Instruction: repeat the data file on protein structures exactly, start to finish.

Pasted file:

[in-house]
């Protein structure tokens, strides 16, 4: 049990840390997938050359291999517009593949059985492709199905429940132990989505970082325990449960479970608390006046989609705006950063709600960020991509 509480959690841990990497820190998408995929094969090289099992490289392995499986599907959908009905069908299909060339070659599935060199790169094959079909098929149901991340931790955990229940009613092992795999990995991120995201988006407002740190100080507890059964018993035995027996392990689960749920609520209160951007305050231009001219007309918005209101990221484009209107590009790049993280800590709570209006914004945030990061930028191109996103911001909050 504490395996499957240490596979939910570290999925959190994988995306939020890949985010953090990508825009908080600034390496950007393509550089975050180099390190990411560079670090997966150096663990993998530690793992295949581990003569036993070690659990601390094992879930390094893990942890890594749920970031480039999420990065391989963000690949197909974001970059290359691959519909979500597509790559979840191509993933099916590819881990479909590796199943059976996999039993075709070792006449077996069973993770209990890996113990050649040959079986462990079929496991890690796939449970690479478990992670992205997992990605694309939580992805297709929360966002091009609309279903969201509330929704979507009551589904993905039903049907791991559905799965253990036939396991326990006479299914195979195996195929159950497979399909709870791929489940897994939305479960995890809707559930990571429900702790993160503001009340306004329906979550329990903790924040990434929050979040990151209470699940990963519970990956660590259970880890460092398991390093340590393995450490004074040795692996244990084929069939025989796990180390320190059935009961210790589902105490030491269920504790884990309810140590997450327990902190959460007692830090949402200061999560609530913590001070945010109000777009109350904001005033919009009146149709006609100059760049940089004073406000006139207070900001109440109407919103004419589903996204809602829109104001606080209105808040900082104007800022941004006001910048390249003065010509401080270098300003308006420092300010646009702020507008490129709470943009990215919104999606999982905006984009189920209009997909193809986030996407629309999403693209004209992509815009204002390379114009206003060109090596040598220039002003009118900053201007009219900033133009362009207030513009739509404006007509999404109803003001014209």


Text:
[in-house]
């Protein structure tokens, strides 16, 4: 049990840390997938050359291999517009593949059985492709199905429940132990989505970082325990449960479970608390006046989609705006950063709600960020991509 509480959690841990990497820190998408995929094969090289099992490289392995499986599907959908009905069908299909060339070659599935060199790169094959079909098929149901991340931790955990229940009613092992795999990995991120995201988006407002740190100080507890059964018993035995027996392990689960749920609520209160951007305050231009001219007309918005209101990221484009209107590009790049993280800590709570209006914004945030990061930028191109996103911001909050 504490395996499957240490596979939910570290999925959190994988995306939020890949985010953090990508825009908080600034390496950007393509550089975050180099390190990411560079670090997966150096663990993998530690793992295949581990003569036993070690659990601390094992879930390094893990942890890594749920970031480039999420990065391989963000690949197909974001970059290359691959519909979500597509790559979840191509993933099916590819881990479909590796199943059976996999039993075709070792006449077996069973993770209990890996113990050649040959079986462990079929496991890690796939449970690479478990992670992205997992990605694309939580992805297709929360966002091009609309279903969201509330929704979507009551589904993905039903049907791991559905799965253990036939396991326990006479299914195979195996195929159950497979399909709870791929489940897994939305479960995890809707559930990571429900702790993160503001009340306004329906979550329990903790924040990434929050979040990151209470699940990963519970990956660590259970880890460092398991390093340590393995450490004074040795692996244990084929069939025989796990180390320190059935009961210790589902105490030491269920504790884990309810140590997450327990902190959460007692830090949402200061999560609530913590001070945010109000777009109350904001005033919009009146149709006609100059760049940089004073406000006139207070900001109440109407919103004419589903996204809602829109104001606080209105808040900082104007800022941004006001910048390249003065010509401080270098300003308006420092300010646009702020507008490129709470943009990215919104999606999982905006984009189920209009997909193809986030996407629309999403693209004209992509815009204002390379114009206003060109090596040598220039002003009118900053201007009219900033133009362009207030513009739509404006007509999404109803003001014209």